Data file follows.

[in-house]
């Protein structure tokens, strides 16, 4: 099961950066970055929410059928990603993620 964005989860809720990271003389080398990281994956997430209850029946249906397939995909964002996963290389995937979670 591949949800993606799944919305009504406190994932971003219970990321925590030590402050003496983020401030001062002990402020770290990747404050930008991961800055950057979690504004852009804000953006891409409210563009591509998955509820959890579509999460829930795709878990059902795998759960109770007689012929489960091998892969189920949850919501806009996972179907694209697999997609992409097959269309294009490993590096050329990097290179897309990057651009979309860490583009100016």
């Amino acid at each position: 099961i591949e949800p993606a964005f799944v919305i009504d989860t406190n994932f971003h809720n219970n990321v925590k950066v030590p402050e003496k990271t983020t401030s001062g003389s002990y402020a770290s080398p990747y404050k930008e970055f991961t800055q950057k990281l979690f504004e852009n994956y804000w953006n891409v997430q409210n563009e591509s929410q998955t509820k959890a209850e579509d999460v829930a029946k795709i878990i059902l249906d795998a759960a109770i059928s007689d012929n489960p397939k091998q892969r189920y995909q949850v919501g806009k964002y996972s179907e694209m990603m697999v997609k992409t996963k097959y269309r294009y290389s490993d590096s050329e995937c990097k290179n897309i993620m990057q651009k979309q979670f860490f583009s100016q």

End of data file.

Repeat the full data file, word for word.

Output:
[in-house]
């Protein structure tokens, strides 16, 4: 099961950066970055929410059928990603993620 964005989860809720990271003389080398990281994956997430209850029946249906397939995909964002996963290389995937979670 591949949800993606799944919305009504406190994932971003219970990321925590030590402050003496983020401030001062002990402020770290990747404050930008991961800055950057979690504004852009804000953006891409409210563009591509998955509820959890579509999460829930795709878990059902795998759960109770007689012929489960091998892969189920949850919501806009996972179907694209697999997609992409097959269309294009490993590096050329990097290179897309990057651009979309860490583009100016």
């Amino acid at each position: 099961i591949e949800p993606a964005f799944v919305i009504d989860t406190n994932f971003h809720n219970n990321v925590k950066v030590p402050e003496k990271t983020t401030s001062g003389s002990y402020a770290s080398p990747y404050k930008e970055f991961t800055q950057k990281l979690f504004e852009n994956y804000w953006n891409v997430q409210n563009e591509s929410q998955t509820k959890a209850e579509d999460v829930a029946k795709i878990i059902l249906d795998a759960a109770i059928s007689d012929n489960p397939k091998q892969r189920y995909q949850v919501g806009k964002y996972s179907e694209m990603m697999v997609k992409t996963k097959y269309r294009y290389s490993d590096s050329e995937c990097k290179n897309i993620m990057q651009k979309q979670f860490f583009s100016q």